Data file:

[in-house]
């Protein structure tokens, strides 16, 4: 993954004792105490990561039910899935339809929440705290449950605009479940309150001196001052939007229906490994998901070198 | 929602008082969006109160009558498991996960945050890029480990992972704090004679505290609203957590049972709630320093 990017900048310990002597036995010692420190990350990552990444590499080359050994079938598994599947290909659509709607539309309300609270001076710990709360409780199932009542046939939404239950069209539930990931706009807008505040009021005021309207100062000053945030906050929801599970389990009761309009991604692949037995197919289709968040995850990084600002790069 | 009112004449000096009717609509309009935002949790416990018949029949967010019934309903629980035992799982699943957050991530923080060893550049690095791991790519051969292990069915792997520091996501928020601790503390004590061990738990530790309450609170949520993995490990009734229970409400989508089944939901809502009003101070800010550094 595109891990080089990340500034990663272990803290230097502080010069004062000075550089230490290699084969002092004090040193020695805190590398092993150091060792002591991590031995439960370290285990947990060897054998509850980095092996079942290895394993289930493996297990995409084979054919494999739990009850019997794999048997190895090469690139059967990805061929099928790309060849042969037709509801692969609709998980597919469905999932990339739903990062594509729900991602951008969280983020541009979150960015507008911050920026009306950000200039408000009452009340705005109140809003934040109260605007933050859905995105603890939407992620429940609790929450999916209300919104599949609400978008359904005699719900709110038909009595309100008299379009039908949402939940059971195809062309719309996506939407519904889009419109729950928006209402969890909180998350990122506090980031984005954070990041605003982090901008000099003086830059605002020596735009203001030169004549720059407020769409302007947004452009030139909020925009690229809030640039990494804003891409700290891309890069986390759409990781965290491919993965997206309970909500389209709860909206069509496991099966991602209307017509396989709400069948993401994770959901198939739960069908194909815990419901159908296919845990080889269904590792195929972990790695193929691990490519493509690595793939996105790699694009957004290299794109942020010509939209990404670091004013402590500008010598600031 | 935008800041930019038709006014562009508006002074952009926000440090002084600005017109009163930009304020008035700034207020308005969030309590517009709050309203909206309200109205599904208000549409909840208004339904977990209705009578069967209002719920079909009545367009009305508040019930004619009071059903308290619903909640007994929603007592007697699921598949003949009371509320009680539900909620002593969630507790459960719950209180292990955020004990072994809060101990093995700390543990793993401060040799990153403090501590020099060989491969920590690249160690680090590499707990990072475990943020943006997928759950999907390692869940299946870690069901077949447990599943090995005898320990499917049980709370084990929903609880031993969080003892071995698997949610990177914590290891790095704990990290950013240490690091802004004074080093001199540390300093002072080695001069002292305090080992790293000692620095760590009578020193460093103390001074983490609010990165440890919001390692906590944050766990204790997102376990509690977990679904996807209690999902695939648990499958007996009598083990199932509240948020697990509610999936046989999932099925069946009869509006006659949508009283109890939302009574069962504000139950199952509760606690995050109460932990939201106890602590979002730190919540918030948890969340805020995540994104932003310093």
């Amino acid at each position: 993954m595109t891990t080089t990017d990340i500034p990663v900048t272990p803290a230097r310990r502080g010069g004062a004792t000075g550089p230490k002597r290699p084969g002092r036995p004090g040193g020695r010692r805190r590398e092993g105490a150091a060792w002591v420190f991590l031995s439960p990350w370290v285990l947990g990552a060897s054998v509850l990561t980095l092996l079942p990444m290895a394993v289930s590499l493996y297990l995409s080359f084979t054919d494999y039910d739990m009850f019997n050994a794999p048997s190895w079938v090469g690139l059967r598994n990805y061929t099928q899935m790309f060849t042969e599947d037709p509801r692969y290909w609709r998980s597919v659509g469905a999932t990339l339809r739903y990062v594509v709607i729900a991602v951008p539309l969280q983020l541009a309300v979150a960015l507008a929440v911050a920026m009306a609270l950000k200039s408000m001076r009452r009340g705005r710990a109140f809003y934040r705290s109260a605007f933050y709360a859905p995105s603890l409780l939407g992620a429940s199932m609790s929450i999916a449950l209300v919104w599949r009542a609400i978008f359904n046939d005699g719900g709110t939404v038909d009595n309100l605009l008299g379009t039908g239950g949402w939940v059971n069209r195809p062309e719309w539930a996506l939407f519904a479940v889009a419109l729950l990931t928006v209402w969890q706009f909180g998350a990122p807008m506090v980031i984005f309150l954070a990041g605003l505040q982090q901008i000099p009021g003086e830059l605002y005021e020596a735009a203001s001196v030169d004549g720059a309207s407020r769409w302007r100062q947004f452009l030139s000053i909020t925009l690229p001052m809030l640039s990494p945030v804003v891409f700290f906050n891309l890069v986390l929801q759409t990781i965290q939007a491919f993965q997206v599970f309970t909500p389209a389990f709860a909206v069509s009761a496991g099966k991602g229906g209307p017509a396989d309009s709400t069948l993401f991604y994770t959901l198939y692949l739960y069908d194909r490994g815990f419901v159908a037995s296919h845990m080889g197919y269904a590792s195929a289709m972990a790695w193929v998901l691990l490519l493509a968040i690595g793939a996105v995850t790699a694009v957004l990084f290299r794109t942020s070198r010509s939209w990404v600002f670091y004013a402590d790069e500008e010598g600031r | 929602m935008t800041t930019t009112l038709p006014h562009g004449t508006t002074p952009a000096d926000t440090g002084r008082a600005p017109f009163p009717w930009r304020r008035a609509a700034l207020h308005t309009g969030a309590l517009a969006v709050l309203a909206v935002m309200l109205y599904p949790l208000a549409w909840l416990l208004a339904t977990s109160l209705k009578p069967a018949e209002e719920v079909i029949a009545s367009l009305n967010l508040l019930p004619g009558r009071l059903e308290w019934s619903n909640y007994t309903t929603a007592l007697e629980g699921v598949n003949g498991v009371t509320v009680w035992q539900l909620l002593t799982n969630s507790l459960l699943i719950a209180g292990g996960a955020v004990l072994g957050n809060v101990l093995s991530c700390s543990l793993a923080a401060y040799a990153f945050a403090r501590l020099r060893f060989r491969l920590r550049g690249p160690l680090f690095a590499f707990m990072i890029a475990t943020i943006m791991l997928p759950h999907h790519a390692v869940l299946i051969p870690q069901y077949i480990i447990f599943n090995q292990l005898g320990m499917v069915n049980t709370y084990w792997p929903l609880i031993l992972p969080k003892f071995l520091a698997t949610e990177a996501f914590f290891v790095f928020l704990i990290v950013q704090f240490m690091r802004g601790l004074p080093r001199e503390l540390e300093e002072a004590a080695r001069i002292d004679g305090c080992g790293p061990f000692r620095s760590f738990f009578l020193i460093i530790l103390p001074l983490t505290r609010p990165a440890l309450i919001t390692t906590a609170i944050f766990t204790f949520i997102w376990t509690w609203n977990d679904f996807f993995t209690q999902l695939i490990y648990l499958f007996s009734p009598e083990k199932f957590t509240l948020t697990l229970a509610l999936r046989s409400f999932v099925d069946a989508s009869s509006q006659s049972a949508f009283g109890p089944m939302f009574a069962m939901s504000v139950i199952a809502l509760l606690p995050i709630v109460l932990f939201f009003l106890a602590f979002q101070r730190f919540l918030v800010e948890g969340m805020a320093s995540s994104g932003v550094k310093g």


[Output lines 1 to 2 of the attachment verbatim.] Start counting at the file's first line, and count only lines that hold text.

[in-house]
């Protein structure tokens, strides 16, 4: 993954004792105490990561039910899935339809929440705290449950605009479940309150001196001052939007229906490994998901070198 | 929602008082969006109160009558498991996960945050890029480990992972704090004679505290609203957590049972709630320093 990017900048310990002597036995010692420190990350990552990444590499080359050994079938598994599947290909659509709607539309309300609270001076710990709360409780199932009542046939939404239950069209539930990931706009807008505040009021005021309207100062000053945030906050929801599970389990009761309009991604692949037995197919289709968040995850990084600002790069 | 009112004449000096009717609509309009935002949790416990018949029949967010019934309903629980035992799982699943957050991530923080060893550049690095791991790519051969292990069915792997520091996501928020601790503390004590061990738990530790309450609170949520993995490990009734229970409400989508089944939901809502009003101070800010550094 595109891990080089990340500034990663272990803290230097502080010069004062000075550089230490290699084969002092004090040193020695805190590398092993150091060792002591991590031995439960370290285990947990060897054998509850980095092996079942290895394993289930493996297990995409084979054919494999739990009850019997794999048997190895090469690139059967990805061929099928790309060849042969037709509801692969609709998980597919469905999932990339739903990062594509729900991602951008969280983020541009979150960015507008911050920026009306950000200039408000009452009340705005109140809003934040109260605007933050859905995105603890939407992620429940609790929450999916209300919104599949609400978008359904005699719900709110038909009595309100008299379009039908949402939940059971195809062309719309996506939407519904889009419109729950928006209402969890909180998350990122506090980031984005954070990041605003982090901008000099003086830059605002020596735009203001030169004549720059407020769409302007947004452009030139909020925009690229809030640039990494804003891409700290891309890069986390759409990781965290491919993965997206309970909500389209709860909206069509496991099966991602209307017509396989709400069948993401994770959901198939739960069908194909815990419901159908296919845990080889269904590792195929972990790695193929691990490519493509690595793939996105790699694009957004290299794109942020010509939209990404670091004013402590500008010598600031 | 935008800041930019038709006014562009508006002074952009926000440090002084600005017109009163930009304020008035700034207020308005969030309590517009709050309203909206309200109205599904208000549409909840208004339904977990209705009578069967209002719920079909009545367009009305508040019930004619009071059903308290619903909640007994929603007592007697699921598949003949009371509320009680539900909620002593969630507790459960719950209180292990955020004990072994809060101990093995700390543990793993401060040799990153403090501590020099060989491969920590690249160690680090590499707990990072475990943020943006997928759950999907390692869940299946870690069901077949447990599943090995005898320990499917049980709370084990929903609880031993969080003892071995698997949610990177914590290891790095704990990290950013240490690091802004004074080093001199540390300093002072080695001069002292305090080992790293000692620095760590009578020193460093103390001074983490609010990165440890919001390692906590944050766990204790997102376990509690977990679904996807209690999902695939648990499958007996009598083990199932509240948020697990509610999936046989999932099925069946009869509006006659949508009283109890939302009574069962504000139950199952509760606690995050109460932990939201106890602590979002730190919540918030948890969340805020995540994104932003310093």